Home Sections Education Two Hudson County Community College Students Awarded Prestigious Jack Kent Cooke Scholarships

Two Hudson County Community College Students Awarded Prestigious Jack Kent Cooke Scholarships

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Hudson County Community College (HCCC) students Adoum Allamine and Pedro Moranchel have been chosen from 1,500 applicants nationwide to receive the 2021 Jack Kent Cooke Foundation Undergraduate Transfer Scholarship.

The Jack Kent Cooke Foundation recognizes exceptionally talented community college students seeking to complete baccalaureate degrees. Scholarship recipients are selected for their academic ability and achievement, financial need, leadership, persistence, and service. Only 72 students in the United States have been selected as recipients this year. This is the third consecutive year in which HCCC students have been named Cooke Scholars; Sarra Hayoune was a 2019 recipient, and Abdellah Amrhar received the scholarship in 2020.

“The entire HCCC community joins me in congratulating Adoum and Pedro,” said HCCC President Dr. Chris Reber. “Not only are they outstanding students, but they are also exemplary citizens. We are very proud of them.”

Considered one of the most prestigious scholarship awards in the nation, each Jack Kent Cooke Foundation award is intended to cover students’ educational expenses to complete baccalaureate degrees – including tuition, living expenses, books and required fees. Awards vary by individual, based on the cost of tuition as well as other grants or scholarships they may receive. This highly competitive scholarship includes up to $40,000 per year for up to three years to attend a four-year, accredited undergraduate college or university where they may pursue any area of study; college planning support; ongoing advisement; the opportunity to connect with a thriving community of fellow scholars; and the opportunity for additional funding support for graduate study.

Adoum Allamine is a Criminal Justice major, Vice President of the Criminal Justice Club, Secretary of the Honor Students Council, and member of National Society of Leadership and Success and Phi Theta Kappa International Honor Society.  Adoum has served the community through volunteer work at Liberty State Park, the Hunger Free Bayonne food distribution program, Hackensack Riverkeeper cleanup, and Martin Luther King, Jr. Day of Service at a Jersey City public school, among others. When the pandemic hit, he lost his job as a car service driver, but continued giving back to the community by donating items to the HCCC Food Pantry, cooking at a soup kitchen, helping at food distributions, and mentoring HCCC students. Adoum has applied to, and is awaiting decisions from Brown, Columbia, Princeton and Vanderbilt Universities.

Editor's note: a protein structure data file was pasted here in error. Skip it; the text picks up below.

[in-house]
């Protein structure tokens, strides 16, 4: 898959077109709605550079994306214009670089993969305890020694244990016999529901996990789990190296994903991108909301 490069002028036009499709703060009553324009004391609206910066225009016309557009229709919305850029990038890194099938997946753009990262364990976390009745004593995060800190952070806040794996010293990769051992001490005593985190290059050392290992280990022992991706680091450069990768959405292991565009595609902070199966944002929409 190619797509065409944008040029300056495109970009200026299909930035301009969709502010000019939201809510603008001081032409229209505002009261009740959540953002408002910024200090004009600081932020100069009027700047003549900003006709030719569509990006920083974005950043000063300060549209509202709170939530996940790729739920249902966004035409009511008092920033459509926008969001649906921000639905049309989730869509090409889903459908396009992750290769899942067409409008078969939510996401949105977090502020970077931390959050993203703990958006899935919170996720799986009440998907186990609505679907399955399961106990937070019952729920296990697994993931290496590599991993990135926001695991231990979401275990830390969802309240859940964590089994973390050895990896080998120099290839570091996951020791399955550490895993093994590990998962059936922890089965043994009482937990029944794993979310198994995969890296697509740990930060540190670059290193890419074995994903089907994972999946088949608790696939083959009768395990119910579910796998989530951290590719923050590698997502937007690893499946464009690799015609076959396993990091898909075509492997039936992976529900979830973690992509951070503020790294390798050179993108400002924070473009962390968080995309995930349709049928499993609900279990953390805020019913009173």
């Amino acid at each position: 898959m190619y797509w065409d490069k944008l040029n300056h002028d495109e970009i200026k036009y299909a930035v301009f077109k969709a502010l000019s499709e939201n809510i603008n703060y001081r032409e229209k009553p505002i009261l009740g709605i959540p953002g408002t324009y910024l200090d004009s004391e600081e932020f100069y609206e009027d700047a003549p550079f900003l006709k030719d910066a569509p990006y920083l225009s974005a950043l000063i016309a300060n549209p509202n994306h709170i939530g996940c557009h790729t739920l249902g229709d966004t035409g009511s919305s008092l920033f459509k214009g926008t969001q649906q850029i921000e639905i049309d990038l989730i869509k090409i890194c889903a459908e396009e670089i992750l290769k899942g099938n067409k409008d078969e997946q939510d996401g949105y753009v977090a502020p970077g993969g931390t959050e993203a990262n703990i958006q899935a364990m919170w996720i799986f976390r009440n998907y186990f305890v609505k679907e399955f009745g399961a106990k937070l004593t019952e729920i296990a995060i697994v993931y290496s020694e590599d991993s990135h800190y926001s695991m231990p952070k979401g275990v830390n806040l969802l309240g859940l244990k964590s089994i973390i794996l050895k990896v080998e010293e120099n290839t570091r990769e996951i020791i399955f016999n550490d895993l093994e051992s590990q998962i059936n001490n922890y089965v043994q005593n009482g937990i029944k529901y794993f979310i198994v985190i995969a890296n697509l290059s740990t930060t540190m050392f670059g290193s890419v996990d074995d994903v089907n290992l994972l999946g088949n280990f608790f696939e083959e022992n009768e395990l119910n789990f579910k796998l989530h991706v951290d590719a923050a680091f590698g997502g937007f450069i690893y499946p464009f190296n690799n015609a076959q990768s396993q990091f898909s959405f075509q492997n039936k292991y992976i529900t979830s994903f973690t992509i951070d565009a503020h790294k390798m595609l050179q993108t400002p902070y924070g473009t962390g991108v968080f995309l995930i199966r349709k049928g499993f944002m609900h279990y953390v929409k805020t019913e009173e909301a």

Pedro Moranchel is a Physics major, an Honors srudent, and the College’s 2021 Valedictorian. He is the son of Mexican and Honduran immigrants whose struggles motivated him to set ambitious academic goals and work hard. Pedro is Vice President of Scholarship for the College’s chapter of Phi Theta Kappa International Honor Society, President of the HCCC STEM Club, and Director of the Inter-Club Council of the HCCC Student Government Association. Pedro participated in the Summer Research Experiences for Undergraduates (REU) program at Queensborough Community College, which was funded by the National Science Foundation, and a prestigious 10-week internship at the Princeton Plasma Physics Laboratory. He has worked as a volunteer in several environmental clean-up projects in Hudson County. In addition to receiving the Cooke Scholarship, Pedro is also an Achieving the Dream (ATD) Scholar. His goal is to improve student success and close achievement gaps for historically underserved student populations. Pedro has applied to Princeton University, Williams College, and Massachusetts Institute of Technology. He plans  to produce diversity programs connected to STEM as a professor or person of influence in Hudson County.

Nearly half of all postsecondary students begin their college journey at two-year institutions. Jack Kent Cooke Foundation research has found that community college students who transfer to four-year institutions have equal to or higher graduation rates as compared to students who enrolled at these institutions directly from high school, or transferred from other four-year institutions. The Cooke Undergraduate Transfer Scholarship aims to increase the number of community college students completing their education at prestigious and high-performing four-year colleges and universities.

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